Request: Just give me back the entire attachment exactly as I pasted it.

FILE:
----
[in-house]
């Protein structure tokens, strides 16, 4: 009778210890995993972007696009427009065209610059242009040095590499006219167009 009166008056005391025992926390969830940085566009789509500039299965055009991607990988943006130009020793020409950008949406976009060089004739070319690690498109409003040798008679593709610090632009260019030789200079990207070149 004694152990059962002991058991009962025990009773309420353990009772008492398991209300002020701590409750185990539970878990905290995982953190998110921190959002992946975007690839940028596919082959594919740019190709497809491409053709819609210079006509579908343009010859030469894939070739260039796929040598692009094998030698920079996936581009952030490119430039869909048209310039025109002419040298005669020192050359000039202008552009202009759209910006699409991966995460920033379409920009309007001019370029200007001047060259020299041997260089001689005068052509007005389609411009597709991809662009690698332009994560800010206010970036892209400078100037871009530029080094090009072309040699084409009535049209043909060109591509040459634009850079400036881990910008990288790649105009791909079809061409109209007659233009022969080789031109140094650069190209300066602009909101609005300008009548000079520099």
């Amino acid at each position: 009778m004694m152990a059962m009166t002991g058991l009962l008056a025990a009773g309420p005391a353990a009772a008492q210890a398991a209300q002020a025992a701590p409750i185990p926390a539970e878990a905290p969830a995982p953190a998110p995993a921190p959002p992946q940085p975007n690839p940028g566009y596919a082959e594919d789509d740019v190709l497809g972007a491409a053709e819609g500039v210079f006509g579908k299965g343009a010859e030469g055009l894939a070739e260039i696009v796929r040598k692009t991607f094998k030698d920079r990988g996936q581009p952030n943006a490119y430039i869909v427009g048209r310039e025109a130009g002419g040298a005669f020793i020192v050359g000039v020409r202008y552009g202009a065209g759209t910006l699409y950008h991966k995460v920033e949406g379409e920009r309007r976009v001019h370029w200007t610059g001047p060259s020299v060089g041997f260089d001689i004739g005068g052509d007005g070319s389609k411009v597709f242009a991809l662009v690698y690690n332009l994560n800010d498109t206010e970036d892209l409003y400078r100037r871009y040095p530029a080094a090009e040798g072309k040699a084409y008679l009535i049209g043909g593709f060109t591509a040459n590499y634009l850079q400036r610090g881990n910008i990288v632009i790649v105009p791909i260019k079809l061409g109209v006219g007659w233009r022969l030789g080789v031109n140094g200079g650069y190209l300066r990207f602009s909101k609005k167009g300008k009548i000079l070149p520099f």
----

[in-house]
């Protein structure tokens, strides 16, 4: 009778210890995993972007696009427009065209610059242009040095590499006219167009 009166008056005391025992926390969830940085566009789509500039299965055009991607990988943006130009020793020409950008949406976009060089004739070319690690498109409003040798008679593709610090632009260019030789200079990207070149 004694152990059962002991058991009962025990009773309420353990009772008492398991209300002020701590409750185990539970878990905290995982953190998110921190959002992946975007690839940028596919082959594919740019190709497809491409053709819609210079006509579908343009010859030469894939070739260039796929040598692009094998030698920079996936581009952030490119430039869909048209310039025109002419040298005669020192050359000039202008552009202009759209910006699409991966995460920033379409920009309007001019370029200007001047060259020299041997260089001689005068052509007005389609411009597709991809662009690698332009994560800010206010970036892209400078100037871009530029080094090009072309040699084409009535049209043909060109591509040459634009850079400036881990910008990288790649105009791909079809061409109209007659233009022969080789031109140094650069190209300066602009909101609005300008009548000079520099």
């Amino acid at each position: 009778m004694m152990a059962m009166t002991g058991l009962l008056a025990a009773g309420p005391a353990a009772a008492q210890a398991a209300q002020a025992a701590p409750i185990p926390a539970e878990a905290p969830a995982p953190a998110p995993a921190p959002p992946q940085p975007n690839p940028g566009y596919a082959e594919d789509d740019v190709l497809g972007a491409a053709e819609g500039v210079f006509g579908k299965g343009a010859e030469g055009l894939a070739e260039i696009v796929r040598k692009t991607f094998k030698d920079r990988g996936q581009p952030n943006a490119y430039i869909v427009g048209r310039e025109a130009g002419g040298a005669f020793i020192v050359g000039v020409r202008y552009g202009a065209g759209t910006l699409y950008h991966k995460v920033e949406g379409e920009r309007r976009v001019h370029w200007t610059g001047p060259s020299v060089g041997f260089d001689i004739g005068g052509d007005g070319s389609k411009v597709f242009a991809l662009v690698y690690n332009l994560n800010d498109t206010e970036d892209l409003y400078r100037r871009y040095p530029a080094a090009e040798g072309k040699a084409y008679l009535i049209g043909g593709f060109t591509a040459n590499y634009l850079q400036r610090g881990n910008i990288v632009i790649v105009p791909i260019k079809l061409g109209v006219g007659w233009r022969l030789g080789v031109n140094g200079g650069y190209l300066r990207f602009s909101k609005k167009g300008k009548i000079l070149p520099f």